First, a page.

Whittle down waste in your home with some nifty ideas to eliminate the plastic liners in your bin. These ideas can be used for compost caddies and general waste alike. University of Technology Sydney has some smart and simple ideas for benchtop kitchen compost caddies. Their Wealth from Waste Living Lab, an interdisciplinary space for third-year design students, has created a series of videos showing you how to make your own liners for effective food waste management. Time to get crafty!

For a more simple technique, Live For Less Brisbane promotes a method of lining the bin with newspaper. Place newspaper sheets around the bin walls, folding the excess paper over the lip of the bin. Once you’ve worked your way around the bin walls, add some extra sheets to cover the base. You can use two pages per section to create a thicker barrier. Then to empty, take the whole bin and tip the contents, including the newspaper lining into the compost or council waste bin. Wrap any wet food scraps in newspaper before putting them in the bin, and in case of any leaks, just wash the bin out and dry it in the sun.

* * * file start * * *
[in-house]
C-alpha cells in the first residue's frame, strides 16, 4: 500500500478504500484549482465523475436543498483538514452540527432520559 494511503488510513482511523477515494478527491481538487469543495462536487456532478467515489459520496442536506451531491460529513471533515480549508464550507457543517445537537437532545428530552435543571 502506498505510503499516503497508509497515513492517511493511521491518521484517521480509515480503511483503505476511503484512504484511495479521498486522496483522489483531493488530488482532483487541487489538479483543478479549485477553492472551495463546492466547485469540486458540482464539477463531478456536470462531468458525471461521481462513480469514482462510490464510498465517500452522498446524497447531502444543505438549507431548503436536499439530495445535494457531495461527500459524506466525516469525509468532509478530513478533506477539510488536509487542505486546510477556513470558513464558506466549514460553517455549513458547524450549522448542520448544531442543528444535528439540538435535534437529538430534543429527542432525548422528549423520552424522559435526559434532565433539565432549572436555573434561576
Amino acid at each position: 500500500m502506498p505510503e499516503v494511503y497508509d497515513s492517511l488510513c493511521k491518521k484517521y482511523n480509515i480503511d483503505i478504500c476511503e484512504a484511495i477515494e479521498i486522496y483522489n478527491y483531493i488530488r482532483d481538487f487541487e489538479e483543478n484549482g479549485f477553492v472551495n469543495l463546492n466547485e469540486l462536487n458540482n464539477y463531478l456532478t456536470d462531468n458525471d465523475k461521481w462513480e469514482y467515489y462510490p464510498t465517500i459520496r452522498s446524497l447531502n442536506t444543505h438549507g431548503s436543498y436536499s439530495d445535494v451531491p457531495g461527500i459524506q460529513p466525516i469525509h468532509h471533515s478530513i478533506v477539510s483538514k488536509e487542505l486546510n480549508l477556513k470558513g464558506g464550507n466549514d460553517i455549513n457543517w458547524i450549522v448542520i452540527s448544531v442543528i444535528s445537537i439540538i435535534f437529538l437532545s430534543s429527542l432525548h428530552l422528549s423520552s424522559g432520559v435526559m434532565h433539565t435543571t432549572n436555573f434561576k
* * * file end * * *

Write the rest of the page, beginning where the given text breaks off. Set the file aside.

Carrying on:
Diverting food waste from the kitchen bin to the compost helps to reduce the amount of greenhouse gas produced by waste that gets sent to landfill. If you’re keen to compost your food waste but don’t want to set up a bin at home, Brisbane City Council has several community composting hubs where you can take your waste. Store it in the fridge or freezer to stop mould and odours, and drop it off every week or two at your local community garden

If you rarely buy hard-copy newspapers anymore, local cafés might be able to save a few for you, and free local newspapers are usually found in abundance. Plastic liners can be a relic of the past with these nifty methods of lining the bin with paper.